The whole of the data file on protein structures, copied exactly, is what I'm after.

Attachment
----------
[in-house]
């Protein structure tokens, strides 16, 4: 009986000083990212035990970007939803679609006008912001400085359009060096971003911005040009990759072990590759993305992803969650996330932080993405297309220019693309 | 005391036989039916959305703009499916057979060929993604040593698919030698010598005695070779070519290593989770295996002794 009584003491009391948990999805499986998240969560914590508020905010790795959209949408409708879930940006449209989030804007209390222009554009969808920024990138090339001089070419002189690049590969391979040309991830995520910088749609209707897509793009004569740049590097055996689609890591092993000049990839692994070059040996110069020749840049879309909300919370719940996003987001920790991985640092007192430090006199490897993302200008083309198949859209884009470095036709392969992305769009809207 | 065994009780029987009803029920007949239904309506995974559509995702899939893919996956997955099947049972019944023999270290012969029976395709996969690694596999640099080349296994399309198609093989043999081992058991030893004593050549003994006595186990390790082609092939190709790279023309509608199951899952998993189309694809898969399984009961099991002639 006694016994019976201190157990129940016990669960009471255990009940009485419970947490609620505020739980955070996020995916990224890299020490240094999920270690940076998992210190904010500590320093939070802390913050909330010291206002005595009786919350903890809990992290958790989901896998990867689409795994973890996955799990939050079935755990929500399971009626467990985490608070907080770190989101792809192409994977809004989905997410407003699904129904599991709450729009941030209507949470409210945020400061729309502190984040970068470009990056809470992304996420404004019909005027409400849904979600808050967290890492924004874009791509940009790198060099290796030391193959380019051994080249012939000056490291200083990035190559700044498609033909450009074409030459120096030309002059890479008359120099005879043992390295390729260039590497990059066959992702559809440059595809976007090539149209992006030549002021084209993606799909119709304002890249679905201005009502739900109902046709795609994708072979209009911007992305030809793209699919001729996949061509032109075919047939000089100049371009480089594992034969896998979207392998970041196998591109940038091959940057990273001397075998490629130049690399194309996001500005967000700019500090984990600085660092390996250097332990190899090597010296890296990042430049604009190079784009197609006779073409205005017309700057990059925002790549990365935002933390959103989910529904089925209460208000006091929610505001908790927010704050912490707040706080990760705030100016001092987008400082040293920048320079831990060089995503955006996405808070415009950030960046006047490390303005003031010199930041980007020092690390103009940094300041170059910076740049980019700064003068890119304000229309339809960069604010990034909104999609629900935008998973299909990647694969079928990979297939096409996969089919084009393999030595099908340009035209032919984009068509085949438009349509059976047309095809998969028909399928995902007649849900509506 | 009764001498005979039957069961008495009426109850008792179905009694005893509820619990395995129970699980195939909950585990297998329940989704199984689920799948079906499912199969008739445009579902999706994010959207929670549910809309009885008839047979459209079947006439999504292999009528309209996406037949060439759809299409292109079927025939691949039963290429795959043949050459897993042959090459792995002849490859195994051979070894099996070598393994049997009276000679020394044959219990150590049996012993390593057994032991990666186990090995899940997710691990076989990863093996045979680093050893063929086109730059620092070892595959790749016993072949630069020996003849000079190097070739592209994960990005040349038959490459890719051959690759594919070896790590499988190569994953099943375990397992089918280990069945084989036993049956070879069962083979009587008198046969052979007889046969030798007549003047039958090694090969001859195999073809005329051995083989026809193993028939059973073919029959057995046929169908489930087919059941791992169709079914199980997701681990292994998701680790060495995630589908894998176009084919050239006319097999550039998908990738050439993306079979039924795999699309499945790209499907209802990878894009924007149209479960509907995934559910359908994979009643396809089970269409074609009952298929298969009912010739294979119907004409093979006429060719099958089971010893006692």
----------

[in-house]
């Protein structure tokens, strides 16, 4: 009986000083990212035990970007939803679609006008912001400085359009060096971003911005040009990759072990590759993305992803969650996330932080993405297309220019693309 | 005391036989039916959305703009499916057979060929993604040593698919030698010598005695070779070519290593989770295996002794 009584003491009391948990999805499986998240969560914590508020905010790795959209949408409708879930940006449209989030804007209390222009554009969808920024990138090339001089070419002189690049590969391979040309991830995520910088749609209707897509793009004569740049590097055996689609890591092993000049990839692994070059040996110069020749840049879309909300919370719940996003987001920790991985640092007192430090006199490897993302200008083309198949859209884009470095036709392969992305769009809207 | 065994009780029987009803029920007949239904309506995974559509995702899939893919996956997955099947049972019944023999270290012969029976395709996969690694596999640099080349296994399309198609093989043999081992058991030893004593050549003994006595186990390790082609092939190709790279023309509608199951899952998993189309694809898969399984009961099991002639 006694016994019976201190157990129940016990669960009471255990009940009485419970947490609620505020739980955070996020995916990224890299020490240094999920270690940076998992210190904010500590320093939070802390913050909330010291206002005595009786919350903890809990992290958790989901896998990867689409795994973890996955799990939050079935755990929500399971009626467990985490608070907080770190989101792809192409994977809004989905997410407003699904129904599991709450729009941030209507949470409210945020400061729309502190984040970068470009990056809470992304996420404004019909005027409400849904979600808050967290890492924004874009791509940009790198060099290796030391193959380019051994080249012939000056490291200083990035190559700044498609033909450009074409030459120096030309002059890479008359120099005879043992390295390729260039590497990059066959992702559809440059595809976007090539149209992006030549002021084209993606799909119709304002890249679905201005009502739900109902046709795609994708072979209009911007992305030809793209699919001729996949061509032109075919047939000089100049371009480089594992034969896998979207392998970041196998591109940038091959940057990273001397075998490629130049690399194309996001500005967000700019500090984990600085660092390996250097332990190899090597010296890296990042430049604009190079784009197609006779073409205005017309700057990059925002790549990365935002933390959103989910529904089925209460208000006091929610505001908790927010704050912490707040706080990760705030100016001092987008400082040293920048320079831990060089995503955006996405808070415009950030960046006047490390303005003031010199930041980007020092690390103009940094300041170059910076740049980019700064003068890119304000229309339809960069604010990034909104999609629900935008998973299909990647694969079928990979297939096409996969089919084009393999030595099908340009035209032919984009068509085949438009349509059976047309095809998969028909399928995902007649849900509506 | 009764001498005979039957069961008495009426109850008792179905009694005893509820619990395995129970699980195939909950585990297998329940989704199984689920799948079906499912199969008739445009579902999706994010959207929670549910809309009885008839047979459209079947006439999504292999009528309209996406037949060439759809299409292109079927025939691949039963290429795959043949050459897993042959090459792995002849490859195994051979070894099996070598393994049997009276000679020394044959219990150590049996012993390593057994032991990666186990090995899940997710691990076989990863093996045979680093050893063929086109730059620092070892595959790749016993072949630069020996003849000079190097070739592209994960990005040349038959490459890719051959690759594919070896790590499988190569994953099943375990397992089918280990069945084989036993049956070879069962083979009587008198046969052979007889046969030798007549003047039958090694090969001859195999073809005329051995083989026809193993028939059973073919029959057995046929169908489930087919059941791992169709079914199980997701681990292994998701680790060495995630589908894998176009084919050239006319097999550039998908990738050439993306079979039924795999699309499945790209499907209802990878894009924007149209479960509907995934559910359908994979009643396809089970269409074609009952298929298969009912010739294979119907004409093979006429060719099958089971010893006692």